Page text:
On my smooth and easy flight to Vermont (thank you Alaska & United!), I came across this ad. Check it out! Ice Cream that has HALF the calories and HALF the sugar of regular low fat yogurt? Rejoicing all around! After all, that healthy probiotic laden yogurt I’ve been eating down daily for breakfast for years is getting boring. And, with summer coming on, frozen, slow churned yogurt from Dreyers (owned by multi-national Nestle who also, shocker of shocker, makes Haagen Daz ice creams and Starbucks ice creams) sounds way better than boring ol’, low fat yogurt.
INGREDIENTS (Chocolate Fudge Brownie Yogurt Blend Slow Churned): skim milk, corn syrup, chocolate brownie pieces, sugar, cream, cultured skim milk, fudge swirl (sugar, skim milk, corn syrup, cream, water, cocoa processed with alkali, bitter chocolate, modified tapioca starch, sodium alginate, potassium sorbate, salt), corn syrup, chocolate brownie pieces (sugar, wheat flour, soybean oil, eggs, cocoa processed with alkali, corn syrup, water, natural flavor, salt, soy lecithin, xanthan gum), cocoa processed with alkali, maltodextrin, whey, mono and diglycerides, milk minerals concentrate, guar gum, locust bean gum, carrageenan
So, the slow churned “yogurt” is really like eating milk with corn syryp and flavoring in there. I don’t see *any* probiotics or yogurt starter in the ingredients listing. According to WiseGeek, in order for a product to be called “Yogurt” it must contain either Streptococcus thermophilus and Lactobacillus bulgaricusbacteria. The Dryer’s Slow Churned “Yogurt” contains milk, corn syryp and a thickener to make it seem like an actual health food.
Uggh! This is just another example that the food industries are not out there to help us. They would be completely happy if we became addicted and ate more and more of their food. In fact dairy companies try to sneak in all sorts of additional additives to get us addicted to their products.
Thanks for keeping us updated on one of their recent slips.
Eat Well (was Teresa R) says
Yeah, thanks, Anne-Marie, for checking all the facts and fine print!
Evil…that’s what big corporations are. Reading Michael Pollan’s books has really made us even more aware of the food choices we make.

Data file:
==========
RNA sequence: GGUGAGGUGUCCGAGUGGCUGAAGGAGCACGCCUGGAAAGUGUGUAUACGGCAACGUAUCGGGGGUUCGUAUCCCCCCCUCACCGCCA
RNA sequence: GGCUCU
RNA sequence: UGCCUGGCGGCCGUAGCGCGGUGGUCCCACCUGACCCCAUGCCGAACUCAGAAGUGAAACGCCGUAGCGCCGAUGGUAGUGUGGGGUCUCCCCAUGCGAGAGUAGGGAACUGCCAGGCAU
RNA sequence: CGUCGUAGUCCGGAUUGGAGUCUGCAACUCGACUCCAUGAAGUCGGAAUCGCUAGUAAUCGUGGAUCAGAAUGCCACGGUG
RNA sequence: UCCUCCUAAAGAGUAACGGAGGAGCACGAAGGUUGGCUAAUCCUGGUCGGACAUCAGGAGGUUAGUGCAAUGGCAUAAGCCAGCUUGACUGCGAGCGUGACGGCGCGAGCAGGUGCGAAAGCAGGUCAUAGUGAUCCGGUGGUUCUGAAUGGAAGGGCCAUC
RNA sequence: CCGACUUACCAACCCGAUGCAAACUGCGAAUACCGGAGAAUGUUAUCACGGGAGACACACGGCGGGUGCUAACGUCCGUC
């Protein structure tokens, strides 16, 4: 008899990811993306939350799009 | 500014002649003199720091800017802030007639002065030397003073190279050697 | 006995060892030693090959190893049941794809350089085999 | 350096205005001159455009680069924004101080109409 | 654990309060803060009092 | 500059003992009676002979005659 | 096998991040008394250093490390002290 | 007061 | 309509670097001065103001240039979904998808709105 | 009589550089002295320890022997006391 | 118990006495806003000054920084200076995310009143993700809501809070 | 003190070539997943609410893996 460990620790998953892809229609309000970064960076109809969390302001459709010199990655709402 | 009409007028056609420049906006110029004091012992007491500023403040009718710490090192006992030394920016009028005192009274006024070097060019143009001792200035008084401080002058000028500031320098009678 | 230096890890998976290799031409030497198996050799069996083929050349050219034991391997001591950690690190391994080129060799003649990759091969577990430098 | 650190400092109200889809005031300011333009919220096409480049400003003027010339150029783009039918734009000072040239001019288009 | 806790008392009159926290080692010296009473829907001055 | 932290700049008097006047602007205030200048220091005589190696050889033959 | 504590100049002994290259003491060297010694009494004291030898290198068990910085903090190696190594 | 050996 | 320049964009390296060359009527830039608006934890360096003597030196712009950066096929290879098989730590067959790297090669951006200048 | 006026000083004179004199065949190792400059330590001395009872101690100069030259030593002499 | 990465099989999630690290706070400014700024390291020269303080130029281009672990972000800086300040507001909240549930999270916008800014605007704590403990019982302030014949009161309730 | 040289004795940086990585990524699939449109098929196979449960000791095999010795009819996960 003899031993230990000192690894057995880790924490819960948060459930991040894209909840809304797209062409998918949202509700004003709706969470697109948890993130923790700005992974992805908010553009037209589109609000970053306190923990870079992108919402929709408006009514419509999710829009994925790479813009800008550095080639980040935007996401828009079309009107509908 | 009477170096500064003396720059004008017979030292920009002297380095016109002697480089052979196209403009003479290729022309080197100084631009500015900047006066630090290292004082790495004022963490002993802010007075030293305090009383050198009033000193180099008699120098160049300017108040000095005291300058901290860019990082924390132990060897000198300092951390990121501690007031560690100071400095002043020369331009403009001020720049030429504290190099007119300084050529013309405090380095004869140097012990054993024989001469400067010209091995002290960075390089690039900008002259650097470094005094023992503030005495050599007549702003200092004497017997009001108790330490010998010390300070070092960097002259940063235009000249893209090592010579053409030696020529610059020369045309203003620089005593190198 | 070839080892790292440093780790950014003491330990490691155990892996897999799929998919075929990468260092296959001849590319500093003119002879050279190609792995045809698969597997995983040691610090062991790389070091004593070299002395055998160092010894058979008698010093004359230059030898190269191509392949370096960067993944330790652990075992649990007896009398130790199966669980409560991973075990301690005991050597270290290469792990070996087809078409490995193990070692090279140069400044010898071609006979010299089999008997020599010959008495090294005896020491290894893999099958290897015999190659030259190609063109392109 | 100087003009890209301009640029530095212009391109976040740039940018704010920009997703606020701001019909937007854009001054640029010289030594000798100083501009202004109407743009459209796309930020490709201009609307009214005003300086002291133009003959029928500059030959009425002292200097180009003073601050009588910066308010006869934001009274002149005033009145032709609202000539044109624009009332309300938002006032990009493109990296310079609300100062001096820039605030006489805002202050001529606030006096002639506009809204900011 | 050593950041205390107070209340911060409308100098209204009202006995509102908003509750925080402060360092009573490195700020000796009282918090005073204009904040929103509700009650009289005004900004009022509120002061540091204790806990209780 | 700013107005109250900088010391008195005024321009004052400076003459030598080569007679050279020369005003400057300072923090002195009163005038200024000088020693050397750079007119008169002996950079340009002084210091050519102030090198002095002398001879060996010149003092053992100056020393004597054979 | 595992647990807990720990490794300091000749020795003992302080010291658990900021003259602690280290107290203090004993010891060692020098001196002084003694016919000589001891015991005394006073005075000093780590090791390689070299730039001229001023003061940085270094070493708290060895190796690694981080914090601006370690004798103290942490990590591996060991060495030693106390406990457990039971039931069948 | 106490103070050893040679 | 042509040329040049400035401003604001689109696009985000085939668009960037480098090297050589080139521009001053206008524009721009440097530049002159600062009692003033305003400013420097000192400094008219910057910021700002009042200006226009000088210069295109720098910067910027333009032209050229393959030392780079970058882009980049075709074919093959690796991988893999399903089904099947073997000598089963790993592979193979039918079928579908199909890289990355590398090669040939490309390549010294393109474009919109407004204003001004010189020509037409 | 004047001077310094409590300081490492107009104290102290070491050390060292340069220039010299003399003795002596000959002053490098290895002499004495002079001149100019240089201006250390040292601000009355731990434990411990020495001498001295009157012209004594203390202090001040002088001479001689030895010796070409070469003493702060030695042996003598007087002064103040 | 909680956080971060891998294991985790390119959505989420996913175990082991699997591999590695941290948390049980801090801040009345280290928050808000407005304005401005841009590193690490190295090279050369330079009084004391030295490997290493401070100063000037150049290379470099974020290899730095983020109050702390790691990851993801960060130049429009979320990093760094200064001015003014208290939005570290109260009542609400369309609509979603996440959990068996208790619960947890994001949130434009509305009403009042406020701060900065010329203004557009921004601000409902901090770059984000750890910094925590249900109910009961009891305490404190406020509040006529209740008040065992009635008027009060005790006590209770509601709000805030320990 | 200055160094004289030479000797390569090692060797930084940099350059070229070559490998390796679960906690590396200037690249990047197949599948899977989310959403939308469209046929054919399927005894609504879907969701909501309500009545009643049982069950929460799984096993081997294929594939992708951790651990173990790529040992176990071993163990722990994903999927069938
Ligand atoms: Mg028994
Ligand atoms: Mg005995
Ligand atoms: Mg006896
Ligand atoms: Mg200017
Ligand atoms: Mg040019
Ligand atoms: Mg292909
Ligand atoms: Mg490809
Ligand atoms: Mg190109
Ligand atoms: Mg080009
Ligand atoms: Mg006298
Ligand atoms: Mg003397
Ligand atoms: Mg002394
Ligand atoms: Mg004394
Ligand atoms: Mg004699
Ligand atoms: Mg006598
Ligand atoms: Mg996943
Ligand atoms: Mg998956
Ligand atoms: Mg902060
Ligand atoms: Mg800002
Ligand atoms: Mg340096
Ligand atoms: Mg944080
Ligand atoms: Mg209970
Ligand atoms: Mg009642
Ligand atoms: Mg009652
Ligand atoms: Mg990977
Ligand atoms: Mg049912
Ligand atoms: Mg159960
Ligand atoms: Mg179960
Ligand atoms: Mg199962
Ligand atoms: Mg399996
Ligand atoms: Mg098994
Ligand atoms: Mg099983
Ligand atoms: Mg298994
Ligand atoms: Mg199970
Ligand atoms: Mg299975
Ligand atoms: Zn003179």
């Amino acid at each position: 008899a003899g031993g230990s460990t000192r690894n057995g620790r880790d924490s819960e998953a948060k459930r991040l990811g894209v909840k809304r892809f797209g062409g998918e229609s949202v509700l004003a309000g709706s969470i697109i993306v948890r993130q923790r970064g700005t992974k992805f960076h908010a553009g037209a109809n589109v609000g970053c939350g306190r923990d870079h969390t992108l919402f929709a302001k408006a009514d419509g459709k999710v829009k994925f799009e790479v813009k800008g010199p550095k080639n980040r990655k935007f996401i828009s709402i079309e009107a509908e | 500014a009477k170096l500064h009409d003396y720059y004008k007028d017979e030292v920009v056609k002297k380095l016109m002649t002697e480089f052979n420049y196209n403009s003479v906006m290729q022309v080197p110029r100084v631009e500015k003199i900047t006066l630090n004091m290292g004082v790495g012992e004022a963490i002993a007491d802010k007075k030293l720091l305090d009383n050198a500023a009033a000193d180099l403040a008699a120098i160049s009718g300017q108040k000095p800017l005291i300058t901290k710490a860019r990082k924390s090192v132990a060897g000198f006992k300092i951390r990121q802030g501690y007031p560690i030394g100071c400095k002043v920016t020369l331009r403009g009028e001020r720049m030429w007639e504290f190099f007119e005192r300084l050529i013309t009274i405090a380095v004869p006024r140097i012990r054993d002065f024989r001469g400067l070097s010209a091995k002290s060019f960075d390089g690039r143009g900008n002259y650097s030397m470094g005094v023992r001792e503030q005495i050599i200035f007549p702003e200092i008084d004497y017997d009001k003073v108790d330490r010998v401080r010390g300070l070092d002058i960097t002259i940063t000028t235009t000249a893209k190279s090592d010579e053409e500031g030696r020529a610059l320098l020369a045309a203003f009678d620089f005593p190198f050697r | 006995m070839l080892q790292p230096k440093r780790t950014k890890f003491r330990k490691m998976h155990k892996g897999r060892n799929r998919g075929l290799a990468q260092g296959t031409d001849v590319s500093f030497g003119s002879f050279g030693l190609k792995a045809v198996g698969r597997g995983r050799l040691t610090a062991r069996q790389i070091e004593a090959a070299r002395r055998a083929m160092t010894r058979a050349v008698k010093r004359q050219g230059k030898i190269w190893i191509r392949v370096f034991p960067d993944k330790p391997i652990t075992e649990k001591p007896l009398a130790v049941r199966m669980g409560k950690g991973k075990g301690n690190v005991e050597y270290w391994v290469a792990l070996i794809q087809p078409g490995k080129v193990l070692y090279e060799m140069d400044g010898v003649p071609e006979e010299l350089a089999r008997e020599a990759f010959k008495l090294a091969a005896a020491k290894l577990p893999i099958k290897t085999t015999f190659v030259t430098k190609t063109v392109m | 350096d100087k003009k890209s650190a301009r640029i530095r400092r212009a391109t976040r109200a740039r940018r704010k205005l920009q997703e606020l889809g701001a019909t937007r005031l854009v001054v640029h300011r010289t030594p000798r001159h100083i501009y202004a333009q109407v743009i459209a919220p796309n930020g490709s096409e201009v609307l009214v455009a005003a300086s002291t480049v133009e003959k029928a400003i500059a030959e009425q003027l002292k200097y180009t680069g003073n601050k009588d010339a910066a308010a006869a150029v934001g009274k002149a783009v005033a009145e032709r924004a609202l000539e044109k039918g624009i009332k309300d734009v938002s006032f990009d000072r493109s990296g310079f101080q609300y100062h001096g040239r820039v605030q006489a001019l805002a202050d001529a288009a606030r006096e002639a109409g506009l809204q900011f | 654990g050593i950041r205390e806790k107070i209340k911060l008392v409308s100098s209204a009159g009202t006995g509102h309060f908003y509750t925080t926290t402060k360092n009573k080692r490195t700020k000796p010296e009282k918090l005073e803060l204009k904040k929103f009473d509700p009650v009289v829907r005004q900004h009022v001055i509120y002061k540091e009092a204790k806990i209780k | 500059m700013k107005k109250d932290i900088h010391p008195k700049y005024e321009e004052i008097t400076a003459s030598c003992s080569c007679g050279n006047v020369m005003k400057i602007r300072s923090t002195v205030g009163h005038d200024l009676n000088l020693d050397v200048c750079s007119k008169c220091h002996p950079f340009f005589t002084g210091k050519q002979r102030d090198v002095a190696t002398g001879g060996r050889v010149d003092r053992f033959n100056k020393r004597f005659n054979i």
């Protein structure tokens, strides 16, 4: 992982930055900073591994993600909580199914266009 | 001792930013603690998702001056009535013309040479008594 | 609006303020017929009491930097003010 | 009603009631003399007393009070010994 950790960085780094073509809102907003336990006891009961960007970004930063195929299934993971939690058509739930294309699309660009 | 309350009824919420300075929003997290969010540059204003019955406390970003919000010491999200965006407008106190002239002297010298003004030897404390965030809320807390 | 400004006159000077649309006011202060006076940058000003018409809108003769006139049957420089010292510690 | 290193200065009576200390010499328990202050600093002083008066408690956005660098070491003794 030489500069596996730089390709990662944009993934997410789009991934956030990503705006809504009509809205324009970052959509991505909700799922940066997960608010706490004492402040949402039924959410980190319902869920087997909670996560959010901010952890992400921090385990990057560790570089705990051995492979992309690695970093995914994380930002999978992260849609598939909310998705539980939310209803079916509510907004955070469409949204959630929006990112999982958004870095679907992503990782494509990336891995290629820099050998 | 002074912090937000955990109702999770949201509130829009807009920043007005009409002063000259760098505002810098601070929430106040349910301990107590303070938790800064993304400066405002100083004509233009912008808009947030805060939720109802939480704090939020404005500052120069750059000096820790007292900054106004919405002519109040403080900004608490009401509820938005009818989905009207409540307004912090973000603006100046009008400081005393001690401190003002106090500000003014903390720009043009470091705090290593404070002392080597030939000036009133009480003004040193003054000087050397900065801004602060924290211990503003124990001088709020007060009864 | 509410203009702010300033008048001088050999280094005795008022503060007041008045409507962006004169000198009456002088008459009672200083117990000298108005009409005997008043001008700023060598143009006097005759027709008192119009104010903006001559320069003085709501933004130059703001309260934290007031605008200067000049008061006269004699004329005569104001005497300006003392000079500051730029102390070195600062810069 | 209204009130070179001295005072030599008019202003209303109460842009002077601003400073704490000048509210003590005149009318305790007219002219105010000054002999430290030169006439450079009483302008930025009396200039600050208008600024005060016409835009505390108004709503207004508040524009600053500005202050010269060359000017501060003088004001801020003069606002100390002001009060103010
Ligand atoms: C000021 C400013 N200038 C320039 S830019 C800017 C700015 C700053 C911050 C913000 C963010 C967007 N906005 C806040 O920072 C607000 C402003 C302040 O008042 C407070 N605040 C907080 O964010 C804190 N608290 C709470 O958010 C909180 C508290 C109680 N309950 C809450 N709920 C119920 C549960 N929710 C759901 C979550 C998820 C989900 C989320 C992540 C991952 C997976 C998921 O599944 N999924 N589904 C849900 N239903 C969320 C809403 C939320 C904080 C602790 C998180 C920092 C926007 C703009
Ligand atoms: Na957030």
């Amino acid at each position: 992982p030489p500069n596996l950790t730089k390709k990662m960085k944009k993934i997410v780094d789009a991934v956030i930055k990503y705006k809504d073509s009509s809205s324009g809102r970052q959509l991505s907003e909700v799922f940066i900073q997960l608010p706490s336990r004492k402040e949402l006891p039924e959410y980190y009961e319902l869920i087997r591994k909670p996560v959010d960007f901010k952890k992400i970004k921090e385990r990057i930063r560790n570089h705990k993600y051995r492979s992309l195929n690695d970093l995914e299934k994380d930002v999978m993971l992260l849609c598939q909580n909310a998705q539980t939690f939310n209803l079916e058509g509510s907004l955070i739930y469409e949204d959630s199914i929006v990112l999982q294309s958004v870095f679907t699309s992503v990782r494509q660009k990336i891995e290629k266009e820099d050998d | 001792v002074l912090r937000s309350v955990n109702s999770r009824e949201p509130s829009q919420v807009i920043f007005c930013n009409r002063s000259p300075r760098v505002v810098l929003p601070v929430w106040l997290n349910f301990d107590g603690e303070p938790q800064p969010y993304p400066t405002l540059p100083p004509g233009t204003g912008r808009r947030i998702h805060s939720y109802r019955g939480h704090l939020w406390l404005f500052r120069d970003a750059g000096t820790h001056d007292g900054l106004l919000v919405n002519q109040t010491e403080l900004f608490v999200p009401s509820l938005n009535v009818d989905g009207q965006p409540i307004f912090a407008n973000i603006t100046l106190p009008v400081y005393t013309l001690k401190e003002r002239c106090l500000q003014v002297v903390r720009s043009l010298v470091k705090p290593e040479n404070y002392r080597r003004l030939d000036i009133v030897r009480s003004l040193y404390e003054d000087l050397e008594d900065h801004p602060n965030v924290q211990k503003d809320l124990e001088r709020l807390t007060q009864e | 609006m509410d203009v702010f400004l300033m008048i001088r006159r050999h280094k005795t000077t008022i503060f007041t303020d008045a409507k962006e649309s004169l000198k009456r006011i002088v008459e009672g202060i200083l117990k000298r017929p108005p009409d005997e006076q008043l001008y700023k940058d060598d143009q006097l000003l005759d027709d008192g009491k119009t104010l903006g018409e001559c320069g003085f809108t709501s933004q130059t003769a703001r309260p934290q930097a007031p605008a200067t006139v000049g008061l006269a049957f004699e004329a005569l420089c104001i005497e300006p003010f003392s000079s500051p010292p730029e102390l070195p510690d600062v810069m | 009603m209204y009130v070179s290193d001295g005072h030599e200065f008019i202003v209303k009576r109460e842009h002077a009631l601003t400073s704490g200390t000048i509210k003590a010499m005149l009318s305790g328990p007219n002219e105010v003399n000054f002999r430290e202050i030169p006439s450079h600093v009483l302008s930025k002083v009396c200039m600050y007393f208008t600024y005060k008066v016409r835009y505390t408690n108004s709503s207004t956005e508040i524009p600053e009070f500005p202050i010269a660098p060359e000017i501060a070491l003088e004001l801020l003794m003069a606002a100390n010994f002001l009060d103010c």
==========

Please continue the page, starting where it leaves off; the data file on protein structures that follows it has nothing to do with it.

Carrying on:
I bought a yogurt maker last year and have never looked back. We add a bit of local honey for sweetener but that is a miniscule amount of sugar compared to the store-bought stuff. I use organic milk and we add organic dried fruits. Some people might find it a bit tart, but we like it. 🙂
Thanks for letting us know this!
That ad looks so weird to me because Dreyer’s is called Edy’s here on the east coast. So, the package looks the same, but with a different name.
Joanna Schmidt says
Thank goodness you are a Sherlock Holmes. Because now when I see that ad, I can be happy to buy it as an ice cream substitute and not as a healthy treat substitute.
You know, I throw lowfat yogurt in my icecream maker – much cheaper. 🙂
BTW, it does have yogurt in it… 6TH ingredient in is cultured skim milk. Of course, since it’s supposed to be frozen yogurt, you’d think that would be the first thing in the list, right?
I’m an avid label reader because my son is extremely sensative to wheat and corn. I distrust anything commercial for this very reason…great detective work AM!
yeah we now make our own bread cause it was so hard to fine an actual 100% whole wheat bread without corn syrup in it. Come on why does bread need corn syrup? You really have to check your ingredient list on everything before you buy it. It is nearly impossible to get food without corn syrup in it unless you shop in the organic/natural section…and even then check the labels.
I don’t really understand why we in America have to adulterate all our food. My grandson is allergic to corn which includes corn syrup, corn starch and other things. Try to find yogurt without corn syrup. I see it is one of the ingredients in this ‘healthy’ substitute for yogurt as well. I do read the ingredient labels because of this but I doubt I would have caught that they were comparing apples to oranges sizewise…
The fine print typically tells it all. Amazing what you discover by reading labels and the fine print. If you read the ingredients on a loaf of “wheat bread” vs. whole wheat bread…be prepared to be shocked. You’ll find in most instances the “wheat bread” is brown because of the sugars/molasses.
That is SO bad. I never would have ever chekced the ingredients listings myself. I just saw the ad in the new Rachel Ray magazine too. I guess if it looks too good to be true, it is.